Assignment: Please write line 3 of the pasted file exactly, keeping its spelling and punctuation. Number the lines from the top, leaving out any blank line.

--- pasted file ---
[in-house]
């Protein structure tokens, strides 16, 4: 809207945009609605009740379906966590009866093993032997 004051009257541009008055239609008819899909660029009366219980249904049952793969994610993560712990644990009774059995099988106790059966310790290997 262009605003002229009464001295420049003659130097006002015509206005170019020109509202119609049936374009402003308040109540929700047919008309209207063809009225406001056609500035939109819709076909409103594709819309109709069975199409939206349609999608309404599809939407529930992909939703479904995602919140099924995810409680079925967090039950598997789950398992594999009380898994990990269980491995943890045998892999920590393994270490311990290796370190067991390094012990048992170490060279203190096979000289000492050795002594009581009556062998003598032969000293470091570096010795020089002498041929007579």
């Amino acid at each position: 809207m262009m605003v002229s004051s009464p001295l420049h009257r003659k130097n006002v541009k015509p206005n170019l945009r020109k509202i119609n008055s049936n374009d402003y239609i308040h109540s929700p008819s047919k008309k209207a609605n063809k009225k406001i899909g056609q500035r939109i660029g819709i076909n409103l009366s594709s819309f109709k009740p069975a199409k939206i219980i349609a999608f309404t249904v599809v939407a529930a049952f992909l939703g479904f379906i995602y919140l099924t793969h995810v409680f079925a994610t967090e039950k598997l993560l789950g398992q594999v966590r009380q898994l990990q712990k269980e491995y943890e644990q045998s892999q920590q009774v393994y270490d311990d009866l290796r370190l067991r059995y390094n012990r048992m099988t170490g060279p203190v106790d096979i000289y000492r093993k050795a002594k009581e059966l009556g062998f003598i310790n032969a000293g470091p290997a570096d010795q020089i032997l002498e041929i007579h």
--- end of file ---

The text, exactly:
């Amino acid at each position: 809207m262009m605003v002229s004051s009464p001295l420049h009257r003659k130097n006002v541009k015509p206005n170019l945009r020109k509202i119609n008055s049936n374009d402003y239609i308040h109540s929700p008819s047919k008309k209207a609605n063809k009225k406001i899909g056609q500035r939109i660029g819709i076909n409103l009366s594709s819309f109709k009740p069975a199409k939206i219980i349609a999608f309404t249904v599809v939407a529930a049952f992909l939703g479904f379906i995602y919140l099924t793969h995810v409680f079925a994610t967090e039950k598997l993560l789950g398992q594999v966590r009380q898994l990990q712990k269980e491995y943890e644990q045998s892999q920590q009774v393994y270490d311990d009866l290796r370190l067991r059995y390094n012990r048992m099988t170490g060279p203190v106790d096979i000289y000492r093993k050795a002594k009581e059966l009556g062998f003598i310790n032969a000293g470091p290997a570096d010795q020089i032997l002498e041929i007579h």